What it rests on is that an upper-triangular matrix means we have a nested sequence of invariant subspaces. If we define U_k to be the span of \left\{v_i\right\}_{i=1}^k then clearly we have a chain

\displaystyle U_1\subseteq\dots\subseteq U_{d-1}\subseteq U_d=V

Further, the fact that the matrix of T is upper-triangular means that T(v_i)\in U_i. And so the whole subspace is invariant: T(U_i)\subseteq U_i.

Now let’s apply Gram-Schmidt to the basis \left\{v_i\right\}_{i=1}^d and get an orthonormal basis \left\{e_i\right\}_{i=1}^d. As a bonus, the span of \left\{e_i\right\}_{i=1}^k is the same as the span of \left\{e_i\right\}_{i=1}^k, which is U_k. So we have exactly the same chain of invariant subspaces, and the matrix of T with respect to the new orthonormal basis is still upper-triangular.

In particular, since every complex linear transformation has an upper-triangular matrix with respect to some basis, there must exist an orthonormal basis giving an upper-triangular matrix. For real transformations, of course, it’s possible that there isn’t any upper-triangular matrix at all. It’s also worth pointing out here that there’s no guarantee that we can push forward and get an orthonormal Jordan basis.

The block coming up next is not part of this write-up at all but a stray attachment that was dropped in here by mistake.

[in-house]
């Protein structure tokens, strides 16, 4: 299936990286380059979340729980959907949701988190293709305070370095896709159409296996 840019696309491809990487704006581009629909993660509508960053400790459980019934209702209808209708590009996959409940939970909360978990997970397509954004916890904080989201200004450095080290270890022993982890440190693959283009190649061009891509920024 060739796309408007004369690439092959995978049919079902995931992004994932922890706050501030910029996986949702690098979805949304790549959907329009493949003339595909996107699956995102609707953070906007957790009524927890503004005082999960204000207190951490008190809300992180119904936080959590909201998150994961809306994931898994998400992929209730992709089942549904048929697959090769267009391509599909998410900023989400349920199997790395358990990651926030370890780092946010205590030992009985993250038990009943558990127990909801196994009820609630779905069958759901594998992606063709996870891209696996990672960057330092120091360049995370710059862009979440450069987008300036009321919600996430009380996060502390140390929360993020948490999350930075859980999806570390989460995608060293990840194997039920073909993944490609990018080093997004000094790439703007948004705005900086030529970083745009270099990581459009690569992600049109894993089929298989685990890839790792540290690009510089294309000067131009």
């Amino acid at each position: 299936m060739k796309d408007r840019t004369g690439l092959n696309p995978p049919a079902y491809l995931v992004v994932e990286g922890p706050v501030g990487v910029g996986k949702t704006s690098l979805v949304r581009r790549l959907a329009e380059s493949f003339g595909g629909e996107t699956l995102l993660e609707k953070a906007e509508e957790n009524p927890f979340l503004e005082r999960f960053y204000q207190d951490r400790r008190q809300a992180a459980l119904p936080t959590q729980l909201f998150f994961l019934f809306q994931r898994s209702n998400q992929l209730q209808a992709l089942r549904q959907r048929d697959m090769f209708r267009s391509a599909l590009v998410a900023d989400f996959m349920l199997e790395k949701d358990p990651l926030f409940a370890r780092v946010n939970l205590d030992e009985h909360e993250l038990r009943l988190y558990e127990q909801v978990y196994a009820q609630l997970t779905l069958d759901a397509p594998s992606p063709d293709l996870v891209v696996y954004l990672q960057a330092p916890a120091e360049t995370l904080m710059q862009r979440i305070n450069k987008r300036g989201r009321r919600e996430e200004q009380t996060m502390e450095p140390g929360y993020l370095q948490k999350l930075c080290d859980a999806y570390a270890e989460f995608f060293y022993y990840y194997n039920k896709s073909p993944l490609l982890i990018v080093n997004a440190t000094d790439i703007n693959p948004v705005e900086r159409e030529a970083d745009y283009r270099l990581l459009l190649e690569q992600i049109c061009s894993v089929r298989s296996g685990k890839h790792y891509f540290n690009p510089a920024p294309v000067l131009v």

May 8, 2009 Posted by | Algebra, Linear Algebra | 1 Comment

Orthogonal Complements and the Lattice of Subspaces

We know that the poset of subspaces of a vector space V is a lattice. Now we can define complementary subspaces in a way that doesn’t depend on any choice of basis at all. So what does this look like in terms of the lattice?

First off, remember that the “meet” of two subspaces is their intersection, which is again a subspace. On the other hand their “join” is their sum as subspaces. But now we have a new operation called the “complement”. In general lattice-theory terms, a complement of an element x in a bounded lattice L (one that has a top element {1} and a bottom element {0}) is an element \neg x\in L so that x\vee\neg x=1 and x\wedge\neg x=0.

In particular, since the top subspace is V itself, and the bottom subspace is \mathbf{0} we can see that the orthogonal complement U^\perp satisfies these properties. The intersection U\cap U^\perp is trivial, since the inner product is positive-definite as a bilinear form, and the sum U+U^\perp is all of V, as we’ve seen.